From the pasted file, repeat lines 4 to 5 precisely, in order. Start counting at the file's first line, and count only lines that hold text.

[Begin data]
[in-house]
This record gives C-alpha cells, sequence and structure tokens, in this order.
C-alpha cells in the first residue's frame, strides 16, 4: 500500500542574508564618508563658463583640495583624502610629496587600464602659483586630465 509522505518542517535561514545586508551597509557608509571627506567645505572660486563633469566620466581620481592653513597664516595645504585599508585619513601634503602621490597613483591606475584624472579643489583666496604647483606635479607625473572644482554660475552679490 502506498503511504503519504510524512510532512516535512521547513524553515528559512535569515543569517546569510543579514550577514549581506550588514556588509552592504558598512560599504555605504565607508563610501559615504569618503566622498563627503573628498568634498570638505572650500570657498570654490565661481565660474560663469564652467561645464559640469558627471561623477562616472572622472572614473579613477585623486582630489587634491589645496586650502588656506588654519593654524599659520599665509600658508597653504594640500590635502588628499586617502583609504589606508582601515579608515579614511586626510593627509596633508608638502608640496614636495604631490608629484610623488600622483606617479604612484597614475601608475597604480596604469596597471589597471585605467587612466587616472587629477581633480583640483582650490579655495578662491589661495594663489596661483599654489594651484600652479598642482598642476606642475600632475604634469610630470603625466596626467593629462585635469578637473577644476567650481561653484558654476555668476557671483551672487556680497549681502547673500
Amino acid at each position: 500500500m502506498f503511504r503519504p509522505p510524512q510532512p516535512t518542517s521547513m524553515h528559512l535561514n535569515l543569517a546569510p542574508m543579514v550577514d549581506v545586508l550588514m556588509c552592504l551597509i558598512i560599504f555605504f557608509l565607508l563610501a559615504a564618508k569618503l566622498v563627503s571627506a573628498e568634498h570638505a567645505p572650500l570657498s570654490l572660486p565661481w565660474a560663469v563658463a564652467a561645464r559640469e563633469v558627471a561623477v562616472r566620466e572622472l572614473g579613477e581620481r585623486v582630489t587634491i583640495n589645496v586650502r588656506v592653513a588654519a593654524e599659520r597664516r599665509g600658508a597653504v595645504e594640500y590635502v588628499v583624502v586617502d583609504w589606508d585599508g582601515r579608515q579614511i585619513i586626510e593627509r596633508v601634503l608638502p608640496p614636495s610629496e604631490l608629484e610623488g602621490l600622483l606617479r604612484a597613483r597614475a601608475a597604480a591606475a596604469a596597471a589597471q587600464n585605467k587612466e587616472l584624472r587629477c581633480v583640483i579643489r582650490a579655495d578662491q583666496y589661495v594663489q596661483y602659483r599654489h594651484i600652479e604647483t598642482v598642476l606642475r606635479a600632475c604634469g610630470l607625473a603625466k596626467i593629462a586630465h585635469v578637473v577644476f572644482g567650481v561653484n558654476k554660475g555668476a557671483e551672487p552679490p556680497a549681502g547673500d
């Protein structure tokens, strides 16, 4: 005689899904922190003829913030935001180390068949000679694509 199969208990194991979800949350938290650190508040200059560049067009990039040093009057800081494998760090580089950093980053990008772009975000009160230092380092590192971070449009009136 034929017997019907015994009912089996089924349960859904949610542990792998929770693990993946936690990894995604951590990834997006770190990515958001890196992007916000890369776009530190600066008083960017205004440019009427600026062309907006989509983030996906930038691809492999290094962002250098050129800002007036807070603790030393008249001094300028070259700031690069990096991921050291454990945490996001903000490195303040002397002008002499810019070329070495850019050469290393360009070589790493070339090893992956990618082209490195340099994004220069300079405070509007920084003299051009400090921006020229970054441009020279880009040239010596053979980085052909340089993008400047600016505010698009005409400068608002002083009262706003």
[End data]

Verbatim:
Amino acid at each position: 500500500m502506498f503511504r503519504p509522505p510524512q510532512p516535512t518542517s521547513m524553515h528559512l535561514n535569515l543569517a546569510p542574508m543579514v550577514d549581506v545586508l550588514m556588509c552592504l551597509i558598512i560599504f555605504f557608509l565607508l563610501a559615504a564618508k569618503l566622498v563627503s571627506a573628498e568634498h570638505a567645505p572650500l570657498s570654490l572660486p565661481w565660474a560663469v563658463a564652467a561645464r559640469e563633469v558627471a561623477v562616472r566620466e572622472l572614473g579613477e581620481r585623486v582630489t587634491i583640495n589645496v586650502r588656506v592653513a588654519a593654524e599659520r597664516r599665509g600658508a597653504v595645504e594640500y590635502v588628499v583624502v586617502d583609504w589606508d585599508g582601515r579608515q579614511i585619513i586626510e593627509r596633508v601634503l608638502p608640496p614636495s610629496e604631490l608629484e610623488g602621490l600622483l606617479r604612484a597613483r597614475a601608475a597604480a591606475a596604469a596597471a589597471q587600464n585605467k587612466e587616472l584624472r587629477c581633480v583640483i579643489r582650490a579655495d578662491q583666496y589661495v594663489q596661483y602659483r599654489h594651484i600652479e604647483t598642482v598642476l606642475r606635479a600632475c604634469g610630470l607625473a603625466k596626467i593629462a586630465h585635469v578637473v577644476f572644482g567650481v561653484n558654476k554660475g555668476a557671483e551672487p552679490p556680497a549681502g547673500d
């Protein structure tokens, strides 16, 4: 005689899904922190003829913030935001180390068949000679694509 199969208990194991979800949350938290650190508040200059560049067009990039040093009057800081494998760090580089950093980053990008772009975000009160230092380092590192971070449009009136 034929017997019907015994009912089996089924349960859904949610542990792998929770693990993946936690990894995604951590990834997006770190990515958001890196992007916000890369776009530190600066008083960017205004440019009427600026062309907006989509983030996906930038691809492999290094962002250098050129800002007036807070603790030393008249001094300028070259700031690069990096991921050291454990945490996001903000490195303040002397002008002499810019070329070495850019050469290393360009070589790493070339090893992956990618082209490195340099994004220069300079405070509007920084003299051009400090921006020229970054441009020279880009040239010596053979980085052909340089993008400047600016505010698009005409400068608002002083009262706003």